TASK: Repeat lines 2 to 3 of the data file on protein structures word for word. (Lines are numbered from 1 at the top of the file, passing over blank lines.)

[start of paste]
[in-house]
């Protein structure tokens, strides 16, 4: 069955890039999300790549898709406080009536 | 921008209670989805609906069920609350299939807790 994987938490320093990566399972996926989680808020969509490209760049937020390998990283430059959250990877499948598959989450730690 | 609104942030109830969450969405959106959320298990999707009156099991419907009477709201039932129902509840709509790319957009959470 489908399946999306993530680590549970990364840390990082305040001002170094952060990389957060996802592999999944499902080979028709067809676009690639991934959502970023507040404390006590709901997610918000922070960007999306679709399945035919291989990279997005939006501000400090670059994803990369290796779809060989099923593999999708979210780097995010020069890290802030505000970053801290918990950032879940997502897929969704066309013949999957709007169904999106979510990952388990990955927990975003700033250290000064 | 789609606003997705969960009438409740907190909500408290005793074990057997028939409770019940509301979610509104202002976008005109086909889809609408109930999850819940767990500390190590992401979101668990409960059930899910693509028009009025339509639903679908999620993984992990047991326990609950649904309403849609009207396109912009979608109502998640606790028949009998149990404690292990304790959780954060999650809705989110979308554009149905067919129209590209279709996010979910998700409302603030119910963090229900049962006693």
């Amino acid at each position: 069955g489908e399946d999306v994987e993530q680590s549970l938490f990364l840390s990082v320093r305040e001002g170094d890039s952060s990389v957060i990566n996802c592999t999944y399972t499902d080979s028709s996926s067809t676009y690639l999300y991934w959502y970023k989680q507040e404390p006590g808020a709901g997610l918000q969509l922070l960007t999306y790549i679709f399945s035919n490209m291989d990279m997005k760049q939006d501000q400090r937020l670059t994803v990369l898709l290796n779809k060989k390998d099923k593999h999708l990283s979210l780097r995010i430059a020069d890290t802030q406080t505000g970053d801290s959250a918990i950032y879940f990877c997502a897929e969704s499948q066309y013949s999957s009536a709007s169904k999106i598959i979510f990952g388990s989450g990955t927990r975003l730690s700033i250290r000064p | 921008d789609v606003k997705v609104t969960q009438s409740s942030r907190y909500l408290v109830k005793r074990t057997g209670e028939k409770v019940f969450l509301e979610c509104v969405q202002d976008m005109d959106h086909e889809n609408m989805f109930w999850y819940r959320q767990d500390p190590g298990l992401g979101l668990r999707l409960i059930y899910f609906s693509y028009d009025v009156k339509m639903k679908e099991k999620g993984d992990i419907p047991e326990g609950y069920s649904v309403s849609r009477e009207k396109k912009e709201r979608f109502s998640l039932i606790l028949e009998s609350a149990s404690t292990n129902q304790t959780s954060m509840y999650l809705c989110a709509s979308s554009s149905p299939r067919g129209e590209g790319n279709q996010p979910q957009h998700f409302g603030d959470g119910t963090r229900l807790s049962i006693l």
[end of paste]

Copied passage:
């Protein structure tokens, strides 16, 4: 069955890039999300790549898709406080009536 | 921008209670989805609906069920609350299939807790 994987938490320093990566399972996926989680808020969509490209760049937020390998990283430059959250990877499948598959989450730690 | 609104942030109830969450969405959106959320298990999707009156099991419907009477709201039932129902509840709509790319957009959470 489908399946999306993530680590549970990364840390990082305040001002170094952060990389957060996802592999999944499902080979028709067809676009690639991934959502970023507040404390006590709901997610918000922070960007999306679709399945035919291989990279997005939006501000400090670059994803990369290796779809060989099923593999999708979210780097995010020069890290802030505000970053801290918990950032879940997502897929969704066309013949999957709007169904999106979510990952388990990955927990975003700033250290000064 | 789609606003997705969960009438409740907190909500408290005793074990057997028939409770019940509301979610509104202002976008005109086909889809609408109930999850819940767990500390190590992401979101668990409960059930899910693509028009009025339509639903679908999620993984992990047991326990609950649904309403849609009207396109912009979608109502998640606790028949009998149990404690292990304790959780954060999650809705989110979308554009149905067919129209590209279709996010979910998700409302603030119910963090229900049962006693």
């Amino acid at each position: 069955g489908e399946d999306v994987e993530q680590s549970l938490f990364l840390s990082v320093r305040e001002g170094d890039s952060s990389v957060i990566n996802c592999t999944y399972t499902d080979s028709s996926s067809t676009y690639l999300y991934w959502y970023k989680q507040e404390p006590g808020a709901g997610l918000q969509l922070l960007t999306y790549i679709f399945s035919n490209m291989d990279m997005k760049q939006d501000q400090r937020l670059t994803v990369l898709l290796n779809k060989k390998d099923k593999h999708l990283s979210l780097r995010i430059a020069d890290t802030q406080t505000g970053d801290s959250a918990i950032y879940f990877c997502a897929e969704s499948q066309y013949s999957s009536a709007s169904k999106i598959i979510f990952g388990s989450g990955t927990r975003l730690s700033i250290r000064p | 921008d789609v606003k997705v609104t969960q009438s409740s942030r907190y909500l408290v109830k005793r074990t057997g209670e028939k409770v019940f969450l509301e979610c509104v969405q202002d976008m005109d959106h086909e889809n609408m989805f109930w999850y819940r959320q767990d500390p190590g298990l992401g979101l668990r999707l409960i059930y899910f609906s693509y028009d009025v009156k339509m639903k679908e099991k999620g993984d992990i419907p047991e326990g609950y069920s649904v309403s849609r009477e009207k396109k912009e709201r979608f109502s998640l039932i606790l028949e009998s609350a149990s404690t292990n129902q304790t959780s954060m509840y999650l809705c989110a709509s979308s554009s149905p299939r067919g129209e590209g790319n279709q996010p979910q957009h998700f409302g603030d959470g119910t963090r229900l807790s049962i006693l």